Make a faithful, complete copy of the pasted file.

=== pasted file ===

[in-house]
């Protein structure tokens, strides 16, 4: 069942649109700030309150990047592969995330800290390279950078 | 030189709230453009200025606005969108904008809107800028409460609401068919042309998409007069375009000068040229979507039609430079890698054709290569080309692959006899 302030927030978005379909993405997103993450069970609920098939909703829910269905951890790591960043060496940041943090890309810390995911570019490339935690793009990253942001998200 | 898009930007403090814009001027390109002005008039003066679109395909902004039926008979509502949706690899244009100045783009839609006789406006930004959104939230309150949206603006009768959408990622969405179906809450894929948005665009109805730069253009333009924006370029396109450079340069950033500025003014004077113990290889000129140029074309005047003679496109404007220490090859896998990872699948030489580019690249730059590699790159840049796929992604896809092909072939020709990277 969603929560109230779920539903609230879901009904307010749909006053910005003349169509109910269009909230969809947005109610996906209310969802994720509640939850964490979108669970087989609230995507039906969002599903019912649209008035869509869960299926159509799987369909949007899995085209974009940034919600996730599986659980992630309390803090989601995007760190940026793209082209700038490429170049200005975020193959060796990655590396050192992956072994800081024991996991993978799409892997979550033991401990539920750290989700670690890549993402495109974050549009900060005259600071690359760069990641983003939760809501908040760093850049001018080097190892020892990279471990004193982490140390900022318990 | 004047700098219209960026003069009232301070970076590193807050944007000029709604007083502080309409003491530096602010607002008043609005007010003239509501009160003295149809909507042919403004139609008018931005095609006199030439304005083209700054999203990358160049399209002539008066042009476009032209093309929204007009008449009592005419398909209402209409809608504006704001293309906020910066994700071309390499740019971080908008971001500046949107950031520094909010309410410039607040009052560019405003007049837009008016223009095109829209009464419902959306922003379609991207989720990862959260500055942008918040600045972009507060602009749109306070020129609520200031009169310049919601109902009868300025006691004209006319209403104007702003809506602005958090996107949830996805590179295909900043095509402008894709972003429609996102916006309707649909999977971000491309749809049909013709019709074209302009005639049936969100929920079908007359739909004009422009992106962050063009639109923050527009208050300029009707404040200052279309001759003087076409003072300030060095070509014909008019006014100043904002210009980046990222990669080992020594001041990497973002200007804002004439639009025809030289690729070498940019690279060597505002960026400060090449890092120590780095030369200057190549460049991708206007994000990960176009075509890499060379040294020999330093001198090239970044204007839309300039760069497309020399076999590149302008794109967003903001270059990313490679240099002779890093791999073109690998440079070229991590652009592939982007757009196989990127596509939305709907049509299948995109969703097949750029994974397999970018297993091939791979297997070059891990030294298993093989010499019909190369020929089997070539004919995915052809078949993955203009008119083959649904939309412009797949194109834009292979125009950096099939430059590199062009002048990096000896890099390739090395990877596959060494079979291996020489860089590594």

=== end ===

[in-house]
């Protein structure tokens, strides 16, 4: 069942649109700030309150990047592969995330800290390279950078 | 030189709230453009200025606005969108904008809107800028409460609401068919042309998409007069375009000068040229979507039609430079890698054709290569080309692959006899 302030927030978005379909993405997103993450069970609920098939909703829910269905951890790591960043060496940041943090890309810390995911570019490339935690793009990253942001998200 | 898009930007403090814009001027390109002005008039003066679109395909902004039926008979509502949706690899244009100045783009839609006789406006930004959104939230309150949206603006009768959408990622969405179906809450894929948005665009109805730069253009333009924006370029396109450079340069950033500025003014004077113990290889000129140029074309005047003679496109404007220490090859896998990872699948030489580019690249730059590699790159840049796929992604896809092909072939020709990277 969603929560109230779920539903609230879901009904307010749909006053910005003349169509109910269009909230969809947005109610996906209310969802994720509640939850964490979108669970087989609230995507039906969002599903019912649209008035869509869960299926159509799987369909949007899995085209974009940034919600996730599986659980992630309390803090989601995007760190940026793209082209700038490429170049200005975020193959060796990655590396050192992956072994800081024991996991993978799409892997979550033991401990539920750290989700670690890549993402495109974050549009900060005259600071690359760069990641983003939760809501908040760093850049001018080097190892020892990279471990004193982490140390900022318990 | 004047700098219209960026003069009232301070970076590193807050944007000029709604007083502080309409003491530096602010607002008043609005007010003239509501009160003295149809909507042919403004139609008018931005095609006199030439304005083209700054999203990358160049399209002539008066042009476009032209093309929204007009008449009592005419398909209402209409809608504006704001293309906020910066994700071309390499740019971080908008971001500046949107950031520094909010309410410039607040009052560019405003007049837009008016223009095109829209009464419902959306922003379609991207989720990862959260500055942008918040600045972009507060602009749109306070020129609520200031009169310049919601109902009868300025006691004209006319209403104007702003809506602005958090996107949830996805590179295909900043095509402008894709972003429609996102916006309707649909999977971000491309749809049909013709019709074209302009005639049936969100929920079908007359739909004009422009992106962050063009639109923050527009208050300029009707404040200052279309001759003087076409003072300030060095070509014909008019006014100043904002210009980046990222990669080992020594001041990497973002200007804002004439639009025809030289690729070498940019690279060597505002960026400060090449890092120590780095030369200057190549460049991708206007994000990960176009075509890499060379040294020999330093001198090239970044204007839309300039760069497309020399076999590149302008794109967003903001270059990313490679240099002779890093791999073109690998440079070229991590652009592939982007757009196989990127596509939305709907049509299948995109969703097949750029994974397999970018297993091939791979297997070059891990030294298993093989010499019909190369020929089997070539004919995915052809078949993955203009008119083959649904939309412009797949194109834009292979125009950096099939430059590199062009002048990096000896890099390739090395990877596959060494079979291996020489860089590594």